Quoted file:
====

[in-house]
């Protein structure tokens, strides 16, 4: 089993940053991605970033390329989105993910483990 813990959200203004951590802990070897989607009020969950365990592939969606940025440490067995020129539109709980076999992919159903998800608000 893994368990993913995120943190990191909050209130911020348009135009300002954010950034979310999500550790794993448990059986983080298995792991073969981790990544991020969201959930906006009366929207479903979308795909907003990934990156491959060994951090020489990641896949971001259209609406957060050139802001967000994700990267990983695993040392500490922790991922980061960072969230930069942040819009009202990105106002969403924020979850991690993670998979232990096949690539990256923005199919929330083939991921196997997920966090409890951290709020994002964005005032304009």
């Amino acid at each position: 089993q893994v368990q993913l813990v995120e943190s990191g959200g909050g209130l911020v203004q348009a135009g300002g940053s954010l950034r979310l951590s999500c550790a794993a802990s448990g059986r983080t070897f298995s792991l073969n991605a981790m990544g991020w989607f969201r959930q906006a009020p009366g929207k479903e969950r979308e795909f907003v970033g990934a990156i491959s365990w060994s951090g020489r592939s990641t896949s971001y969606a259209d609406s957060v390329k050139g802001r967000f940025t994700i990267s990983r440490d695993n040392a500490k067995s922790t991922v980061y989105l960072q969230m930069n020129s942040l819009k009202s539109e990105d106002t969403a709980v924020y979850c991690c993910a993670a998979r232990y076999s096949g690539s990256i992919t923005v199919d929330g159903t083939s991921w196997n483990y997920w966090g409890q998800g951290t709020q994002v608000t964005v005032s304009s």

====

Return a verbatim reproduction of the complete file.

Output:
[in-house]
């Protein structure tokens, strides 16, 4: 089993940053991605970033390329989105993910483990 813990959200203004951590802990070897989607009020969950365990592939969606940025440490067995020129539109709980076999992919159903998800608000 893994368990993913995120943190990191909050209130911020348009135009300002954010950034979310999500550790794993448990059986983080298995792991073969981790990544991020969201959930906006009366929207479903979308795909907003990934990156491959060994951090020489990641896949971001259209609406957060050139802001967000994700990267990983695993040392500490922790991922980061960072969230930069942040819009009202990105106002969403924020979850991690993670998979232990096949690539990256923005199919929330083939991921196997997920966090409890951290709020994002964005005032304009």
């Amino acid at each position: 089993q893994v368990q993913l813990v995120e943190s990191g959200g909050g209130l911020v203004q348009a135009g300002g940053s954010l950034r979310l951590s999500c550790a794993a802990s448990g059986r983080t070897f298995s792991l073969n991605a981790m990544g991020w989607f969201r959930q906006a009020p009366g929207k479903e969950r979308e795909f907003v970033g990934a990156i491959s365990w060994s951090g020489r592939s990641t896949s971001y969606a259209d609406s957060v390329k050139g802001r967000f940025t994700i990267s990983r440490d695993n040392a500490k067995s922790t991922v980061y989105l960072q969230m930069n020129s942040l819009k009202s539109e990105d106002t969403a709980v924020y979850c991690c993910a993670a998979r232990y076999s096949g690539s990256i992919t923005v199919d929330g159903t083939s991921w196997n483990y997920w966090g409890q998800g951290t709020q994002v608000t964005v005032s304009s």